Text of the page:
A Potential New Therapy for Cancer-Related Weight Loss
March 24th, 2012 - by Dr. Jack Westhttp://blog.lungevity.org/2012/03/24/a- ... ight-loss/
There is a common problem in cancer patients, particularly in those with lung cancer, of anorexia-cachexia syndrome (ACS), which is a spiral of poor appetite and loss lean body mass. This is associated with weakness and worse quality of life in patients, as well as shortened survival. It’s not clear, however, how much it is a cause of worsening outcome or whether it is more of a symptom of generalized decline in patients who are doing worse because of progression of their underlying cancer.
A new agent known as GTx-024 (or variably Ostarine™ or enobosarm) works as a selective androgen receptor modulator (SARM). As the name suggests, this class of agents activates the androgen receptor, which then causes the initiation of transcription of a wide range of genes in the cell. The activation of these genes ultimately leads to increased muscle mass, increased bone mass, and often an increase in mood, energy level, sense of well being, and libido. The potential negative effects of this class include primarily increased hair growth/virilization in women, prostate stimulation in men, elevated red blood cell counts (potentially to levels above normal), a drop in HDL cholesterol (the “good cholesterol” associated with exercise and decreased risk of cardiac events), and possibly abnormalities in liver function tests.
Early research with GTx-024 enrolled patients with cancer-associated weight loss, and these phase I and II trials have rather consistently shown that after 16 weeks, recipients of daily oral GTx-024 is associated with a modest (about 1-2 kg) increase in lean body mass, while recipients of placebo had no change or a trend toward slight further weight loss. Studies with GTx-)24 have also evaluated physical function using a stair climb test, measuring the time a patient needs to climb stairs, as well as “power”. These tests follow a similar pattern as the findings with body mass; specifically, you see a modest but statistically significant improvement in stair climb function for those patients who take GTx-024, while those who receive placebo show no change or a mild worsening over time. The investigators enrolled patients with many types of cancer but concentrated in particular on a subset with NSCLC. You can see results from the NSCLC subset of the largest trial here:(Click link above to view image)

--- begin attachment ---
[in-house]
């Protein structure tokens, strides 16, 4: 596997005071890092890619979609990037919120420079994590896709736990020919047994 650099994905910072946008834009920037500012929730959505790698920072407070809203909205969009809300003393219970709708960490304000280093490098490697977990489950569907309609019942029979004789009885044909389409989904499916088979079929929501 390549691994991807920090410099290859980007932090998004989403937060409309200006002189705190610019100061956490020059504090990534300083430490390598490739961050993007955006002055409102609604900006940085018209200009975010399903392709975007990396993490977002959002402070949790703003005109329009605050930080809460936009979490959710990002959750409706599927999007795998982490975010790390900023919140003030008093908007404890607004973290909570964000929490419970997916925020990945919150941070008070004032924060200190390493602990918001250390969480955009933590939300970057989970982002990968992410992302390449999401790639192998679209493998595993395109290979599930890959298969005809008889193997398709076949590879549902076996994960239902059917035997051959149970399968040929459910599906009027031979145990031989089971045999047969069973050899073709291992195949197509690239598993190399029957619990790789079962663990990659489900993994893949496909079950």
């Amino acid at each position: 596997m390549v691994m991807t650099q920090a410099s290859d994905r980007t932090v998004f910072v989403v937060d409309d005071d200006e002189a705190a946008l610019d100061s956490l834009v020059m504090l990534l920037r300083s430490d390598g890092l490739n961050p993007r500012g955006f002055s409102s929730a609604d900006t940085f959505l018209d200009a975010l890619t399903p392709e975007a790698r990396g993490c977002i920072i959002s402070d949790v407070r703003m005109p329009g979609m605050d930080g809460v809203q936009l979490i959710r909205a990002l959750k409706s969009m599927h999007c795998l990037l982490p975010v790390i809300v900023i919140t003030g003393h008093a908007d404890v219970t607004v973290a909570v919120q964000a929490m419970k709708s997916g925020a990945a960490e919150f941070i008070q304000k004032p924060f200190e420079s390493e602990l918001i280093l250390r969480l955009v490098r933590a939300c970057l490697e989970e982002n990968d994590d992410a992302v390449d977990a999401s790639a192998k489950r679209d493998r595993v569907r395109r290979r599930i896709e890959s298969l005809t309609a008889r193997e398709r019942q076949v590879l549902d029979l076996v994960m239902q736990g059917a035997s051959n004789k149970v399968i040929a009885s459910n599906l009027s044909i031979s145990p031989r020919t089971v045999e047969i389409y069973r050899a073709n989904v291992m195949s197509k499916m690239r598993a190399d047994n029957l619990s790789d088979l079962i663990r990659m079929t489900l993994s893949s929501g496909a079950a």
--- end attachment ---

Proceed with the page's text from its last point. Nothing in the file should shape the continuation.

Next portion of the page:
Additional work also shows that patients who did better functionally, as defined by the stair climb test, also tended to show the best results in terms of quality of life (QoL) using an “anorexia-cachexia scale” (this QoL scale used questions were specifically related to eating and weight issues, not more global QoL). But more importantly, a subset analysis also suggests that while placebo recipients had a worse survival associated with weight loss, this wasn’t the case for the recipients of GTx-024. However, this very preliminary work certainly needs to be validated in larger studies.
At this point, the company developing GTx-024 (GTx) is running two global clinical studies for patients with NSCLC, who will be randomly assign to receive GTx-024 or placebo, as they concurrently receive standard chemotherapy with either a combination of a platinum with a taxane chemotherapy, such as Taxol (paclitaxel) or Taxotere (docetaxel) in the “POWER-1” trial, or a platinum with a non-taxane chemo in the “POWER-2” trial:(Click link above to view image)
These trials are designed to assess the primary endpoints of lean body mass and physical function, comparing results at the time of study entry with the findings after 84 days (approximately 3 months).
My own personal perspective is that I have been somewhat wary about a new, potentially (probably) expensive supportive care medication that may or may not actually demonstrate“clinically significant” improvements for patients, which isn’t the same as demonstrating statistically significant improvements on a test custom-selected to make a novel therapy look favorable. If it ends up costing patients a few hundred dollars per month in a co-payment, I’m not sure it’s meaningfully valuable for a less than 5 pound (2 kg) weight gain and ability to go up a flight of stairs 10-20% faster after 3 months. That is a very individual judgement. However, it’s possible that these studies and growing clinical experience with GTx-024, and potentially other SARMS over time, will lead to a very real, clinically important benefit in weight gain, patient quality of life, and daily function. In the best of all worlds, a drug like GTx-024 might even be able to improve a patient’s status enough that it enables them to better tolerate anti-cancer therapy and, ideally, even live longer after starting it. If that’s the case, d I’ll definitely be convinced of the value.
The early work offers hope that it may be a valuable supportive medication for lung cancer patients and likely also others with advanced cancers, so I’ll be eagerly following the development of GTx-024 and potentially other similar supportive care agents that might improve patient QoL, function, and perhaps even survival with other anti-cancer treatments.